Problem with linear zoom out of multiple images put together in an attempt to copy Chris Jordans 'Running the Numbers'-trick

Hi there.

I hope someone could lend me a hand here.

I’m basicly trying to achieve the same effect as Chris Jordan does in his Running the numbers series:

My aim is to build a little web app, where the user can choose how many cigarettes they’ve smoked a day for x years, and then the scene will zoom out from one pack of smokes to the amount the person has smoked his/hers entire life. With some additional text and scale animations at the end of each end point (scene).

My logic is that I have to use different photos with different pixel sizes, so that the file won’t be too big to play for the users, so I’ve made this dummy where the first 4 of many images lap over each other and zoom at the same pace.

BUT - even though I’ve chosen the linear animation type, it seems that there’s still some ease in/out effect to the animation. It doesn’t run smoothly, as I want it to. And also, the images jump around a bit when the animation is carried out.

Can anyone spot what I’m doing wrong?

The idea is to cut out the middle part of each image i photoshop when I make the real animations to minimise size, so that it’s kind of like frames on top of frames zooming out one at a time.

But maybe this is not really the right way to achieve what I’m going for here. Maybe one of you wizards out there would suggest a different approach to making the 19 scenes necessary for this little piece of zoom out ‘art’…

I’m open to all suggestions but I use hype and have used it a lot in my storytelling here at the paper because I can’t really code. I’m just a data journalist with a big heart for interactive stuff in my digital pieces for the paper.

Hope someone can straighten me out.

Best from Denmark (941.3 KB)

One idea without needing much resources would be to use a background image using the repeat feature in CSS. With a little math and trickery you could create a tiled background with the corresponding amount…

Drawing them into a big canvas would be an alternative, although the first idea seams to be the more browser efficient.

Anybody else an idea?

Using JS and a background-image. (573,2 KB)

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My take from glancing at it is that this is an optical illusion, of sorts. It basically a "simple interest" vs. "compound interest" visual problem.

A linear timing function means that the amount of change is equal for each frame - thus if you have 10 frames with a 50 change each change amount is 5 pixels. Let's say your element is 100 pixels to start - the first change amount is only 5 / 100 = 5%, but the last change is 5 / 55 = 9%. So visually this will appear that it is speeding up.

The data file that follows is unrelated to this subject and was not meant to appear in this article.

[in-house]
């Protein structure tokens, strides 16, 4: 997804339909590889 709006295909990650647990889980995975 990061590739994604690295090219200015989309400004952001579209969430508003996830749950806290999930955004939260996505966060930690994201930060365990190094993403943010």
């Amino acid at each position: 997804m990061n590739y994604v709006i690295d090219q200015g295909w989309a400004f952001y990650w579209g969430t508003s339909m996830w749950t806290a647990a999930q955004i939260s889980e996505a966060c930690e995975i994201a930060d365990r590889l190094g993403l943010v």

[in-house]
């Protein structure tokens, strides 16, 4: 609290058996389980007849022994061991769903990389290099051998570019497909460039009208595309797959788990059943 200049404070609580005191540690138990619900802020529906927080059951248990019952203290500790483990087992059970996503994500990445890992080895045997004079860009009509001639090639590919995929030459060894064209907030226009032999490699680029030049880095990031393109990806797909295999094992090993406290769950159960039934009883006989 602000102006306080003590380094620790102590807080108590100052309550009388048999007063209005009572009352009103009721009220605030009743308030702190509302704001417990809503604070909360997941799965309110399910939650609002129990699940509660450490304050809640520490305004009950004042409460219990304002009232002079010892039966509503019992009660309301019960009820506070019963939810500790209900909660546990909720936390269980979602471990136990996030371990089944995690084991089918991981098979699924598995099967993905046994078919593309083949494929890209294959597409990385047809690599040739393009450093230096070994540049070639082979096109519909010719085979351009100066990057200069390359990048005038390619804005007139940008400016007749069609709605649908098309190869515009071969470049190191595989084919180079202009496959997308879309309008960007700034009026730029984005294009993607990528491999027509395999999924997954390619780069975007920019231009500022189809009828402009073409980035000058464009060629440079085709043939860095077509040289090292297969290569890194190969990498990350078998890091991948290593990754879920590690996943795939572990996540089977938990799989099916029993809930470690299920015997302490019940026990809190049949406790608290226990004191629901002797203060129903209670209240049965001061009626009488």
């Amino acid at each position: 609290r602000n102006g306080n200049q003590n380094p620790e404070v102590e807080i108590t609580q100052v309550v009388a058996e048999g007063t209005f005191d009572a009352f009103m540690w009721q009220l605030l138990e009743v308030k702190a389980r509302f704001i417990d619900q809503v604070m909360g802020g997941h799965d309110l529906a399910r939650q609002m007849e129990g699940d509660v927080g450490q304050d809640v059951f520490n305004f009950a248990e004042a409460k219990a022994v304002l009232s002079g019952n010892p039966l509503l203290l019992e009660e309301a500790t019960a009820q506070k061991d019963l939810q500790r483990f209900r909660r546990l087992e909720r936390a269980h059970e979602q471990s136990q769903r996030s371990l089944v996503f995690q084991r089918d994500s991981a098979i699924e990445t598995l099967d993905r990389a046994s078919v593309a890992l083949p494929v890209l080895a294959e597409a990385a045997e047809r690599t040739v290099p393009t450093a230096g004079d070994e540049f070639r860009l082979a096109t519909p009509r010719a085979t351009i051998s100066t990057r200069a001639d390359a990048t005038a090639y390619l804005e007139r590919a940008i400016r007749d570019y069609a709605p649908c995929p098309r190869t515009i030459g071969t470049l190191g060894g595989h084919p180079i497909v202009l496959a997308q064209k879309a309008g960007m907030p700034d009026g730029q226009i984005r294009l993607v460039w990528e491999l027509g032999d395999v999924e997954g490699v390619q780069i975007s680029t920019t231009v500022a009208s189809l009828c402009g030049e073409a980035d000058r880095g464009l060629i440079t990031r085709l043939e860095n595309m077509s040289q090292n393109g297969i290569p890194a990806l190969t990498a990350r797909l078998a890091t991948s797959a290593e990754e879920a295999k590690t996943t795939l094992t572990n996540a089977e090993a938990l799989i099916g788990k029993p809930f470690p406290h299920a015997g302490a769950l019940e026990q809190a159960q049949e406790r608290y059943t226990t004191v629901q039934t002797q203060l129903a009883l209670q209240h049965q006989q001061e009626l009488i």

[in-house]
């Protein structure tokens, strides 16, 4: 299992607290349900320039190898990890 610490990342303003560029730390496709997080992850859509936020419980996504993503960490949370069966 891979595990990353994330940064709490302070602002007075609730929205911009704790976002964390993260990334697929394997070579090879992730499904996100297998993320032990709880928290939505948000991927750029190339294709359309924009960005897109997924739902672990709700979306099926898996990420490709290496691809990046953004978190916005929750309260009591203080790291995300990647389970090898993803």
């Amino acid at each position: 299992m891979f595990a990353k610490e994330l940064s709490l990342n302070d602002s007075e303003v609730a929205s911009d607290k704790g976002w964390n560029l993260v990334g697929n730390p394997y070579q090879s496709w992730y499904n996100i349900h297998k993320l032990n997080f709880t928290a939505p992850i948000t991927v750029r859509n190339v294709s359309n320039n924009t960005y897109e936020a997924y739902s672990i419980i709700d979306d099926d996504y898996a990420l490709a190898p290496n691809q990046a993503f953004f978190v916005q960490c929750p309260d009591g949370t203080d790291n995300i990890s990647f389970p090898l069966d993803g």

An easing equation (perhaps the quad variant?) would generally provide close enough visual results, but you may have an issue stitching them together for different animations. Instead I'd think you may need to us a Math Equation timing function with some javascript code. I'm not sure what the math would be, but perhaps one would base it off of the compound interest formula.

In a simple heartbeat animation scenario (which could also be done with Hype's setElementProperty API), you'd just set the value to a constant percentage of the remaining value.

Your animations use the top/left/width/height values. These cannot be displayed as fractional pixels, so on slower animations they may not change every frame. Instead, you should use the scale width/height percentage values. When using these values, the element can be interpolated to draw on fractional pixel boundaries and thus the animation will appear more smooth.

You can either edit these scale values in the Element Inspector, or hold down command to enter Transform Mode and then use the handles on the element to scale.

Thanks a lot both of you, MixZieb and Jonathan. Thumbs up for the time you put into it, MaxZieb, but that whole Javascript approach is all greek to me and my thought for the end result is a little different. When the canvas is folded out to say 45.000 packages of smokes it shouldn’t be the same copy of the 20 pack sheet duplicated as this just gives it an annoying pattern. It should be more randomised which I’ve done in Photoshop. But thank you anyways. You know your shit is quite obvious.

Jonathan, I see what you’re saying about using the scale tool instead of size. It allready works smoother. The math transitions I must try and play around with 'cause you’re probably right that it’s more of an optical illusion so I must try and figure out how to make an alternative transition that will make that illusion seem less visible.

Thank you both for taking your time.

Best from Copenhagen

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No, problem. Was my break to play around a bit. When it comes to displaying the perfects amount given by user input of data you won't be able to dodge JS, though.

If you are working with ruff estimates then you can use a zoom out method and stop the zoom at a ruff level that is equal with the calculation cigarettes * days / cigarettesInPack.

Randomization can be achieved with a bigger texture by the way or a dynamic texture rendered on the fly.

I will exchange you image in my file and add a counter and probably use some weather / climate footprint metric to visualize impact. Then I'll post the file to templates, if it's okay with you.

Best regards from Berlin

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